In a piece in the Times of London last month, Ephraim Mirvis, the chief rabbi of Britain, endorsed claims that Corbyn had not been vigilant enough in combatting antisemitism.
“The way in which the leadership of the Labour Party has dealt with anti-Jewish racism is incompatible with the British values of which we are so proud — of dignity and respect for all people. It has left many decent Labour members and parliamentarians, both Jewish and non-Jewish, ashamed of what has transpired. The claims by leadership figures in the Labour Party that it is ‘doing everything’ it reasonably can to tackle the scourge of anti-Jewish racism and that it has ‘investigated every single case’ are a mendacious fiction. According to the Jewish Labour Movement, there are at least 130 outstanding cases currently before the party — some dating back years and thousands more have been reported but remain unresolved.”
In a report based on the testimonies of 70 current and former party employees, the Jewish Labour Movement accused the party of harboring “endemic, institutional antisemitism” and pointed to “overwhelming evidence that antisemitic conduct is pervasive at all levels of the party.”
As for Corbyn himself, the report said he “has repeatedly associated with, sympathized with and engaged in antisemitism.” According to the report, Corbyn wrote the foreword for a book insinuating that Jews control the press and banks, he voiced support for a Holocaust denier, and he laid a wreath at the graves of Palestinian terrorists who murdered Israeli athletes at the summer Olympic Games in Munch in 1972.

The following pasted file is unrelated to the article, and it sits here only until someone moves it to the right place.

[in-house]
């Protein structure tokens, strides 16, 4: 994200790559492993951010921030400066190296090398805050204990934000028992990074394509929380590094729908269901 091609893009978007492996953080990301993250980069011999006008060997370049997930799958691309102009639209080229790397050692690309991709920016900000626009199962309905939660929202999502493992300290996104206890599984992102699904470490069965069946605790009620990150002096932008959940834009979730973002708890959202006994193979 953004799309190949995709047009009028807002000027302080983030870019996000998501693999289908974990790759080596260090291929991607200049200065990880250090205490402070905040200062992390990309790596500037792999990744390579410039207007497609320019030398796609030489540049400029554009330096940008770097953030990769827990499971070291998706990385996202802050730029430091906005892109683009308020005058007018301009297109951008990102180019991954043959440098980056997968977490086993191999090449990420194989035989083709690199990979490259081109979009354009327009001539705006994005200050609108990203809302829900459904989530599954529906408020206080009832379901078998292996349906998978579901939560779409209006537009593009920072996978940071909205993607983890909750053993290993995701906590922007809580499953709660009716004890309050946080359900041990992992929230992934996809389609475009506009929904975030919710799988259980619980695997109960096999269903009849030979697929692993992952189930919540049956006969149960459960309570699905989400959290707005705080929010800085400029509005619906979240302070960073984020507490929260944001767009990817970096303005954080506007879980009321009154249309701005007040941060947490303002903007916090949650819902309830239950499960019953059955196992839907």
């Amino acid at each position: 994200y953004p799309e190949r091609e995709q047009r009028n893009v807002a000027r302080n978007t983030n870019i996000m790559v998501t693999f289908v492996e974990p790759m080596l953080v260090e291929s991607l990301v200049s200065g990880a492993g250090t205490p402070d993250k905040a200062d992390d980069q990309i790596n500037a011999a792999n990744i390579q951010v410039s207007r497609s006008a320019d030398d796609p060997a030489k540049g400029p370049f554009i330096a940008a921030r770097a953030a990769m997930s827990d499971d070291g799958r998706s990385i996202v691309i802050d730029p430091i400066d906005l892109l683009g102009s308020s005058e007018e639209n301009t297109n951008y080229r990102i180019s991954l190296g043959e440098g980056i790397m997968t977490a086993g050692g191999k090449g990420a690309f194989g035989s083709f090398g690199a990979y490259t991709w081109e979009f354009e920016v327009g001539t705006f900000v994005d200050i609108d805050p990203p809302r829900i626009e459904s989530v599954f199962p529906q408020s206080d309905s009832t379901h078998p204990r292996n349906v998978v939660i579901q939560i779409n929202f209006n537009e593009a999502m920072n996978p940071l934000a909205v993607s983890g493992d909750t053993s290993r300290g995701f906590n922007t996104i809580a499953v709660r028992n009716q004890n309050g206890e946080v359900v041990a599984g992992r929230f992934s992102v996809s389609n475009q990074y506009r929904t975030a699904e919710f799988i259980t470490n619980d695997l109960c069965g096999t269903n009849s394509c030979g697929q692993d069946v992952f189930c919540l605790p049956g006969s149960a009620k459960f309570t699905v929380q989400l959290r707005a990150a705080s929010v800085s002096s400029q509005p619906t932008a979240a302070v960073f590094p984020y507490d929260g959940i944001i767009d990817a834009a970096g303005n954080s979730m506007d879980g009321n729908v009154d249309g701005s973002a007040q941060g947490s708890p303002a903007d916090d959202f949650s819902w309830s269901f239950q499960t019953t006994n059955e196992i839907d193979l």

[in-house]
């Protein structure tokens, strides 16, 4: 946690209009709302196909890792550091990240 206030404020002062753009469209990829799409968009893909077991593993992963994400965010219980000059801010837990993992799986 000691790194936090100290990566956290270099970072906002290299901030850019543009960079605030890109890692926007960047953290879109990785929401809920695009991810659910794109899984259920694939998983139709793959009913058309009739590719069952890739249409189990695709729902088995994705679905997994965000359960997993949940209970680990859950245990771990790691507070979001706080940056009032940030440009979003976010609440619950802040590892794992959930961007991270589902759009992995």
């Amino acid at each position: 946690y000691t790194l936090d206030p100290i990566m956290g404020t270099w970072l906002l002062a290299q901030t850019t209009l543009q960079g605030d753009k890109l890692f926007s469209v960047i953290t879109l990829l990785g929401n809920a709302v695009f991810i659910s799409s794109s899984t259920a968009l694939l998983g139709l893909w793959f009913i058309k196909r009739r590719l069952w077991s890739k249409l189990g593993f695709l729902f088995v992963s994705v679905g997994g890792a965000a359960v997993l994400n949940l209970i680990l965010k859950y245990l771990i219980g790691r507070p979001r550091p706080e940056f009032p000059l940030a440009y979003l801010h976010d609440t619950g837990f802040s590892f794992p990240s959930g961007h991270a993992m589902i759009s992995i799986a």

Jonathan Sacks, the former chief rabbi of Britain, told the New Statesman in an interview last year that Corbyn is “an antisemite” who has “given support to racists, terrorists and dealers of hate.”
Sacks accused Corbyn of having made noxious comments about “Zionists” in a 2013 speech that he described as “the most offensive statement made by a senior British politician since Enoch Powell’s ‘Rivers of Blood’ speech” in 1968. “It was divisive (and) hateful, he said, and it undermined “the existence of an entire group of British citizens by depicting them as essentially alien.”
Speaking at the Palestinian Return Centre in London six years ago, Corbyn said that British “Zionists” have two problems. “One is they don’t want to study history and, secondly, having lived in this country for a very long time, probably all their lives, they don’t understand English irony either.”
“We can only judge Jeremy Corbyn by his words and his actions,” said Sacks in the New Statesman interview. “He has given support to racists, terrorists and dealers of hate who want to kill Jews and remove Israel from the map. When he implies that, however long they have lived here, Jews are not fully British, he is using the language of classic pre-war European antisemitism. When challenged with such facts, the evidence for which is before our eyes, first he denies, then he equivocates, then he obfuscates. This is low, dishonest and dangerous. He has legitimized the public expression of hate, and where he leads, others will follow.”